For those interested in reading more about this interesting author see Peter Van Nuf’felen’s Orosius and the Rhetoric of History 2012 study.

 

1 Roy J. Deferrari, introduction to The Seven Books of History Against the Pagans, by Paulus Orosius, trans. Roy J. Deferrari (Washington D.C.: The Catholic University of America, 1964),  15-19.

 

7 David Rohrbacher, The Historians of Late Antiquity (London: Routledge, 2002), 185-187.

 

8 Orosius, 296, 289.

 

9 Rohrbacher, 148.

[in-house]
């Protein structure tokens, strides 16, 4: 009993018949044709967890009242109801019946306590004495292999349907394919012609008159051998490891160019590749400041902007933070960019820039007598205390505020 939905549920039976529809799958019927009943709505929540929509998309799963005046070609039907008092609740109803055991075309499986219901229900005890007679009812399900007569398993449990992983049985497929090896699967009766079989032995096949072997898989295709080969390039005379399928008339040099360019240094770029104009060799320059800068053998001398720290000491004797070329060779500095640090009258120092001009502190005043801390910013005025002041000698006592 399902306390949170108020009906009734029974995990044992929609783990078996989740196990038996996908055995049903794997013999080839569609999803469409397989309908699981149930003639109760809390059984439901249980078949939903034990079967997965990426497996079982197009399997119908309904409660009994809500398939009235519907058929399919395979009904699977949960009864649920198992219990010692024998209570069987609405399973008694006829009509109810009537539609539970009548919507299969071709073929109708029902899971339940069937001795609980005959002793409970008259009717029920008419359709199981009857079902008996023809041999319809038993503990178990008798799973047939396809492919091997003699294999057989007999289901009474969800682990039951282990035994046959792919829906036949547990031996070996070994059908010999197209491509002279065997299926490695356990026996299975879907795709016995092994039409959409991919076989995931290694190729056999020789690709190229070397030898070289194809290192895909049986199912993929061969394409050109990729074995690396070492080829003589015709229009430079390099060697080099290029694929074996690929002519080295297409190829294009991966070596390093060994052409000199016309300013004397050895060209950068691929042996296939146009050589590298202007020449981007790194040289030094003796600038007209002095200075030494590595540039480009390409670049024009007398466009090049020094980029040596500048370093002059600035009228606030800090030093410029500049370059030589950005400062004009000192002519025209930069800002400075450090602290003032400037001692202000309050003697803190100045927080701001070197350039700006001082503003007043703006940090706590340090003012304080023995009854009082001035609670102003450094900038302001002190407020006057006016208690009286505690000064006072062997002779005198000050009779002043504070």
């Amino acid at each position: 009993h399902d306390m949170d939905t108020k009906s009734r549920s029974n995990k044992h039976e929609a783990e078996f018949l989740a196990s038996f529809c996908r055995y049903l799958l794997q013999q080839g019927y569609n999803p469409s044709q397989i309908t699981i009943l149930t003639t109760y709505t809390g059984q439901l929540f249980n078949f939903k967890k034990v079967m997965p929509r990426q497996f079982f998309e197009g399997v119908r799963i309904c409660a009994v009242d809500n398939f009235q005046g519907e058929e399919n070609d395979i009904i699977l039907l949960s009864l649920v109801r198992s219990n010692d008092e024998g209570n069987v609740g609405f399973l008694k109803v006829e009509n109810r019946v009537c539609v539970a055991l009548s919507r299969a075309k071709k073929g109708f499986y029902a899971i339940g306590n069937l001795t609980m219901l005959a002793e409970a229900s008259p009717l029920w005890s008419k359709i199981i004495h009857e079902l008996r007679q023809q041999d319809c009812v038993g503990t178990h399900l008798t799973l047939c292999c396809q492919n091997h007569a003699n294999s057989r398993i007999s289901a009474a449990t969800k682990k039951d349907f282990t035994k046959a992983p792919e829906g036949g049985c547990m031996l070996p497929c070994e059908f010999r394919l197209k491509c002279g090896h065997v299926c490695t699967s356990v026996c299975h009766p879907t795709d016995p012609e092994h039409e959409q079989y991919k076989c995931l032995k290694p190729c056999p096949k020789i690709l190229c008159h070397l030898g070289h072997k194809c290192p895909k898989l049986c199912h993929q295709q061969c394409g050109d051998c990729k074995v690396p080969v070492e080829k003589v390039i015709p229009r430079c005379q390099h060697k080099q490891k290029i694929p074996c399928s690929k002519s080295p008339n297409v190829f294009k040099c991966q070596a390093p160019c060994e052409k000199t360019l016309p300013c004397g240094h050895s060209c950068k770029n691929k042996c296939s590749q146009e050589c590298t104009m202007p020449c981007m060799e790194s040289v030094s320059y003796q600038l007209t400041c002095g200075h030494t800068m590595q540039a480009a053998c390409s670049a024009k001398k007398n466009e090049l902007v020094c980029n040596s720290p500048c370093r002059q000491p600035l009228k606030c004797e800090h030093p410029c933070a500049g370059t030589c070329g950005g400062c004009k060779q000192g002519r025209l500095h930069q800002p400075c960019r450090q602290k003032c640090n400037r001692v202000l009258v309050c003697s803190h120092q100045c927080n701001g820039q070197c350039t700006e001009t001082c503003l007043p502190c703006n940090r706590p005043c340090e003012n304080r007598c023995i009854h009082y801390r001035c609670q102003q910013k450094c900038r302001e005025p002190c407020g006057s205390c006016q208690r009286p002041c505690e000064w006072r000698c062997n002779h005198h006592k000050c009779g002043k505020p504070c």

10 Orosius, 324.

 

 

 

 

11 Orosius, 340.

 

12 Orosius, 358.

 

13 Orosius, 358.

 

14 Rohbacher, 224. Jonathan Arnold [ Theoderic, the Goths, and Restoration of the Roman Empire 

(Ph.D diss.,University of Michigan, 2008).

 

 

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2 thoughts on “Paulus Orosius: An Optimist’s View of the “Disastrous” Fifth Century